Any amount of time spent in nature can have a surprising impact, altering plantlife, wildlife behavior, and environmental quality. Leave No Trace began as a 1987 Forest Service pamphlet, and has since grown into a worldwide movement designed to educate the public on how we can appreciate the outdoors while also doing our part to minimize our impact.
In the past nearly 40 years, Leave No Trace has evolved and been distilled into 7 key principles that you can follow to minimize your impact.
These 7 principles are worth internalizing by anyone who spends even a minimum of time outside.
Principle 1: Plan Ahead and Prepare
With proper planning, not only can you have a more enjoyable outdoor experience, but you can do so while minimizing your damage to natural and cultural resources.
- Familiarize yourself with any regulations and special concerns for the area you'll be visiting.
- Schedule your trip to avoid peak traffic.
- Venture out in small groups. Large parties can create unintentional damage to local vegetation and wild life.
- Repackage food to minimize waste.
- Use a map and compass or GPS to eliminate the need for rock cairns, flagging, or paint.
Principle 2: Travel & Camp on Durable Surfaces
When traveling outdoors, we want to move through natural areas, while avoiding damage to sensitive foliage and waterways. Even something as simple as traveling off trail can have an impact.
- Stick to durable surfaces, including established trails, campsites, rock, gravel, and dry grasses or snow.
- Stick to the middle of the trail, walking single file.
- Camp at least 200 feet away from lakes and streams to protect riparian areas.
- Keep campsites small, and remember, the best campsites are found, not made.
Principle 3: Dispose of Waste Properly
From small wrappers to dishwater, the waste we create while enjoying the outdoors can have severe impacts if not handled properly. Consider the impacts of what you leave behind.
- Pack it in, pack it out. Before leaving, inspect your campsite for trash or spilled food. Pack out all trash, everything from wrappers to orange peels. Burning trash is never recommended.
- In areas with no restroom facilities, human waste should be buried at least 6-8 inches deep and 200 feet from water, campsites, and trails. Toilet paper should be buried as well or packed out.
- When bathing or washing dishes, carry water at least 200 feet away from streams or lakes and use only small amounts of biodegradable soap. Scatter strained dishwater.
Principle 4: Leave What You Find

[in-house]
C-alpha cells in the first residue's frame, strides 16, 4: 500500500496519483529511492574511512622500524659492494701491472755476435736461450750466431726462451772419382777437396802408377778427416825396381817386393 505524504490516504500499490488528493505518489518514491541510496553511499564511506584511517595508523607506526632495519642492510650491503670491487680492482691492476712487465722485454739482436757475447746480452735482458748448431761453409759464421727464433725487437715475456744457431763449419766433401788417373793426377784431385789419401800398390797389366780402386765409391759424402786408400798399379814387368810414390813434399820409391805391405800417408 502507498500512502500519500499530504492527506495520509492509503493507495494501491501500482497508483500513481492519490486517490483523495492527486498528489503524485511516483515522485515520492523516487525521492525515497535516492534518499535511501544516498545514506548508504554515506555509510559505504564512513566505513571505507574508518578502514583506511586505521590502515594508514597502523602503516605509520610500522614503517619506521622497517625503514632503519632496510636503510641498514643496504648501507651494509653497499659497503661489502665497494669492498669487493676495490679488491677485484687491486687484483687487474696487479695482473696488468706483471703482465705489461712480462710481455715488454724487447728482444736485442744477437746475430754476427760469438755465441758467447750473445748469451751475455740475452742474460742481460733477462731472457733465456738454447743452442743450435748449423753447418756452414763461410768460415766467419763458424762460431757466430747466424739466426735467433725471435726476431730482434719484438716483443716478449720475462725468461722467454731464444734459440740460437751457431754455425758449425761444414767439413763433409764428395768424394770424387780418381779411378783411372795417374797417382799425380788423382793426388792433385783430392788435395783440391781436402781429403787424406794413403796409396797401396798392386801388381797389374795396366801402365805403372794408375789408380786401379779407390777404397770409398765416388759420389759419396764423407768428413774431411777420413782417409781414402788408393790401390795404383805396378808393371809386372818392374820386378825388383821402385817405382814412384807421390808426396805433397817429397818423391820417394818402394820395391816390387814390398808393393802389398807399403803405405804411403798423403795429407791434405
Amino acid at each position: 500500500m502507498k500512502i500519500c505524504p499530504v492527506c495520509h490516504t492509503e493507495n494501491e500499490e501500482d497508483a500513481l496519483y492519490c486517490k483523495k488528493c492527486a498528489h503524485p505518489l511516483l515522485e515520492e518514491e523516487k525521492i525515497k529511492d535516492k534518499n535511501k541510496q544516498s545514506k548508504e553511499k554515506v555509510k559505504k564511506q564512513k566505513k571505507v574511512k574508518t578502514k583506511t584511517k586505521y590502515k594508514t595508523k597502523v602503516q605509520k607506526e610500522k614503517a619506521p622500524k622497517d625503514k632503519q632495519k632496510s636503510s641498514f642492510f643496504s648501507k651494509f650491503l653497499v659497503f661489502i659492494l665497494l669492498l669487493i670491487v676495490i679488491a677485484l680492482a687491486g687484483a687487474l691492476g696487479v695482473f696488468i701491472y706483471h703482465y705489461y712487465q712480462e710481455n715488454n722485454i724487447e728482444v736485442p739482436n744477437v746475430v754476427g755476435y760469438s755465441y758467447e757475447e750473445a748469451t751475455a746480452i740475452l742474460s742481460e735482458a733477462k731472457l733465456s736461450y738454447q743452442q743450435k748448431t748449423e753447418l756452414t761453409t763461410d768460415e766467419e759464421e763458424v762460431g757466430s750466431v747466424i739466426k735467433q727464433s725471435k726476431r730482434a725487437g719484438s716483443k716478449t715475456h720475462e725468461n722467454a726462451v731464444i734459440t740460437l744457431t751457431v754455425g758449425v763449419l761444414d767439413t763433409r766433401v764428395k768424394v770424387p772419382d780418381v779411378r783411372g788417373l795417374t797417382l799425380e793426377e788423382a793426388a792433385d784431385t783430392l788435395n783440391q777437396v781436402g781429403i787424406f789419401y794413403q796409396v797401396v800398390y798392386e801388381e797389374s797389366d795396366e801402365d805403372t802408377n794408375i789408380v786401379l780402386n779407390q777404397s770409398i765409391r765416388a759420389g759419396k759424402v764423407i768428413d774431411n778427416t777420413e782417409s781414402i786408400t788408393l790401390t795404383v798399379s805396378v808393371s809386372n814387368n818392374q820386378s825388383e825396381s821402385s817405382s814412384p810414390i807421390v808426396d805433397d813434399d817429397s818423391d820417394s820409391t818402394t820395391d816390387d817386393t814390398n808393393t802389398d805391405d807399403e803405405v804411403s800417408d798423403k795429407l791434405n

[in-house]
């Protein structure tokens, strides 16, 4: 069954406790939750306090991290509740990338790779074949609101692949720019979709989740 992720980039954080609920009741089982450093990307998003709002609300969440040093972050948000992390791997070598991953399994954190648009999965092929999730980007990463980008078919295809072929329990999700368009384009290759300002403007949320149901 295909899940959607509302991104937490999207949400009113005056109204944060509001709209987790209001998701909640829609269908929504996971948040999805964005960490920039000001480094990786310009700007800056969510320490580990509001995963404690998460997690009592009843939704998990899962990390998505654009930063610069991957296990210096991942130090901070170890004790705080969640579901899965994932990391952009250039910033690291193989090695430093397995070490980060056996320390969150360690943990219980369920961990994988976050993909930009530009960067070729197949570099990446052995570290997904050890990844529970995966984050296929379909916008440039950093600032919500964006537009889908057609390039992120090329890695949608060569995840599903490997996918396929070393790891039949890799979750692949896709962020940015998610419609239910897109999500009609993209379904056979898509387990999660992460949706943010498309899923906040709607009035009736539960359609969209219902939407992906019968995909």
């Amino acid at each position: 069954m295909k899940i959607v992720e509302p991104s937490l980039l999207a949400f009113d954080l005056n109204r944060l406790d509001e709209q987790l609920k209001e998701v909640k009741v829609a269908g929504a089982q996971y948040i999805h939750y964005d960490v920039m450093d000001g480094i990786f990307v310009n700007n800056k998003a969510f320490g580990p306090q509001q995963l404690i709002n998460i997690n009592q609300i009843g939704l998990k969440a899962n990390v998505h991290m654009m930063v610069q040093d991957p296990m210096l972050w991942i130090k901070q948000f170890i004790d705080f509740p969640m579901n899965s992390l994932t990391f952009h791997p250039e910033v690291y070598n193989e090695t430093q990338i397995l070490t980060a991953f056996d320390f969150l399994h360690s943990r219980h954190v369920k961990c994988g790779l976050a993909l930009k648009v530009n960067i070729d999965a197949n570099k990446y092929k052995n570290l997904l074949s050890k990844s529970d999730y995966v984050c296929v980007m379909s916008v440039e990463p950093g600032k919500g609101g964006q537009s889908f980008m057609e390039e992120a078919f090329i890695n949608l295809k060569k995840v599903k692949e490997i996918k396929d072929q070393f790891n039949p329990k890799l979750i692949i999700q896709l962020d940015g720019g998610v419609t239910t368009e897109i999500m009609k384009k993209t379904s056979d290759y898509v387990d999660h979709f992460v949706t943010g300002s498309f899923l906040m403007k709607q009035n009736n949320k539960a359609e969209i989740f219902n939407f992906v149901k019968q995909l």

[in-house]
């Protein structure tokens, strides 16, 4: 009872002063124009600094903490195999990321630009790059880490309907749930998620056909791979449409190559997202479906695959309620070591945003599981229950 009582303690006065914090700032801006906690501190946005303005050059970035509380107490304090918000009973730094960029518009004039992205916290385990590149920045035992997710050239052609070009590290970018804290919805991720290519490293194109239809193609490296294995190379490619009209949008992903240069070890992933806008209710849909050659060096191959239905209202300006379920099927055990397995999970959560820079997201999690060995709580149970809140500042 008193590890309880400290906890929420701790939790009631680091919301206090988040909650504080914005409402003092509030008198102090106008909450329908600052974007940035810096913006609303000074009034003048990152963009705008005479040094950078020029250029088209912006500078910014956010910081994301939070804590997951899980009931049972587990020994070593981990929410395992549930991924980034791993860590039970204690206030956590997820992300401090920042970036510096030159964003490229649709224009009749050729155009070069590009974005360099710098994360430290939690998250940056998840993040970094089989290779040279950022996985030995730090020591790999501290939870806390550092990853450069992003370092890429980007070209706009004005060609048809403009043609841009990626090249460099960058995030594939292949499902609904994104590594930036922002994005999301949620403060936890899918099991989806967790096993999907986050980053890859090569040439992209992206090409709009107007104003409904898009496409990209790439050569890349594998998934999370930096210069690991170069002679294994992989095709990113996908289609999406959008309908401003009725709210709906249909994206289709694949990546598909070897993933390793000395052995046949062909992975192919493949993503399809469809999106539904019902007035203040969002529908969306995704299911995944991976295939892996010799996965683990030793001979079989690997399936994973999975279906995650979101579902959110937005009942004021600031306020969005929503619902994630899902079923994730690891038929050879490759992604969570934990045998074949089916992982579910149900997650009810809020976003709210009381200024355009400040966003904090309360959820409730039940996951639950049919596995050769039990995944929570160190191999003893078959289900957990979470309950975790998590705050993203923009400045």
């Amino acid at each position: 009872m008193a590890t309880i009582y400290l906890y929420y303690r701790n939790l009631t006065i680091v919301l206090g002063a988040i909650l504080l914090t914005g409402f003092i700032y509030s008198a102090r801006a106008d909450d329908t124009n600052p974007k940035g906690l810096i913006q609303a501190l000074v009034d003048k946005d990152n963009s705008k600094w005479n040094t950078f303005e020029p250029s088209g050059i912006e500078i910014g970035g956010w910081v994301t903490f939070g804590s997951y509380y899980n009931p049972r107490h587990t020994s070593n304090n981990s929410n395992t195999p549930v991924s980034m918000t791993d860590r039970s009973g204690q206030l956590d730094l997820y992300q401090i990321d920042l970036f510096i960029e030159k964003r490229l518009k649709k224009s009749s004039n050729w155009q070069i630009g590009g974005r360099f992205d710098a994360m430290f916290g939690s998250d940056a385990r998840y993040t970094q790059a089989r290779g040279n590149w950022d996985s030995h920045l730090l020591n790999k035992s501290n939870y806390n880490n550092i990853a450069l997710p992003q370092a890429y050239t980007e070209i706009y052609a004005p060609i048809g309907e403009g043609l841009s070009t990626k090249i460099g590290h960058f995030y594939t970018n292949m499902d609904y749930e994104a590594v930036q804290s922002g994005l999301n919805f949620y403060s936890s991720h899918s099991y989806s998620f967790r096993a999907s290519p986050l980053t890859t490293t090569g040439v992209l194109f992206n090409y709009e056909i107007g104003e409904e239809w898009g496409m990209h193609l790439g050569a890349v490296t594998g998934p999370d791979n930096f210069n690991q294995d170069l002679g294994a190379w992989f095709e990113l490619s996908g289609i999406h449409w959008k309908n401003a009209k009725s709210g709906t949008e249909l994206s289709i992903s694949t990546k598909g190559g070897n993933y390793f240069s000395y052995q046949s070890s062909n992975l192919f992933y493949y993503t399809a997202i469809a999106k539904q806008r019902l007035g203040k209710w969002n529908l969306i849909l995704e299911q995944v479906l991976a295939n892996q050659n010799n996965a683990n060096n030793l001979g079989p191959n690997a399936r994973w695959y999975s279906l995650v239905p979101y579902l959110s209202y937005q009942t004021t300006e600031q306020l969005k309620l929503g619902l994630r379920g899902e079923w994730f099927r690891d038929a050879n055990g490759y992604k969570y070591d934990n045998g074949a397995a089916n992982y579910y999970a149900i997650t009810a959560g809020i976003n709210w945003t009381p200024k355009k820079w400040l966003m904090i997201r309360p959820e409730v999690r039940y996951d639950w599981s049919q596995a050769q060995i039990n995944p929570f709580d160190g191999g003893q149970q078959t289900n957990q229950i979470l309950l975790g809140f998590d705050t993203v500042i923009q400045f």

The rocks and plants or even the artifacts you find in nature have a role to play in the local ecosystem. Leave items as you find them to both preserve the environment, and to preserve the sense of discovery for the next people who come along.
- Do not touch historic structures and artifacts.
- Leave rocks, plants, and other natural objects.
- Be careful to avoid introducing or transporting non-native species.
- Do not build structures or dig trenches.
Principle 5: Minimize Campfire Impacts
Campfires are a quintessential part of the outdoor experience, yet they can also create a range of problems, from the degradation of natural areas to overgrazing for firewood, and of course, wildfires. Minimize your campfire impact with a few considerations.
- Consider a lightweight stove and a candle lantern in place of a campfire.
- Avoid whenever possible creating new fire pits. Use established rings, pans, or mounds.
- Keep fires small, limited to sticks from the ground that can be broken by hand.
- Burn all wood and coals completely. Allow ashes to cool, then scatter them to minimize any trace of your fire.
Principle 6: Respect Wildlife
When out in nature, consider that you are in the home of many wild animals. Treat it with respect.
- Observe wildlife from a distance. Do not follow or approach.
- Never feed wildlife. Feeding alters their natural behaviors, can damage their health, and can expose them to predators.
- Never allow pets to wander out of control.
- Avoid wildlife during sensitive times including mating, nesting, raising young, or during winter.
Principle 7: Be Respectful of Others
In addition to sensitivity towards the environment, sensitivity to the outdoor experience of others can increase everyone's enjoyment and appreciation of natural spaces.
- Respect others and consider their enjoyment of the outdoors as highly as your own.
- Yield to others on the trail.
- Allow others to appreciate the sounds of nature by avoiding making loud noises. If you must listen to music, bring headphones and leave the bluetooth speakers at home.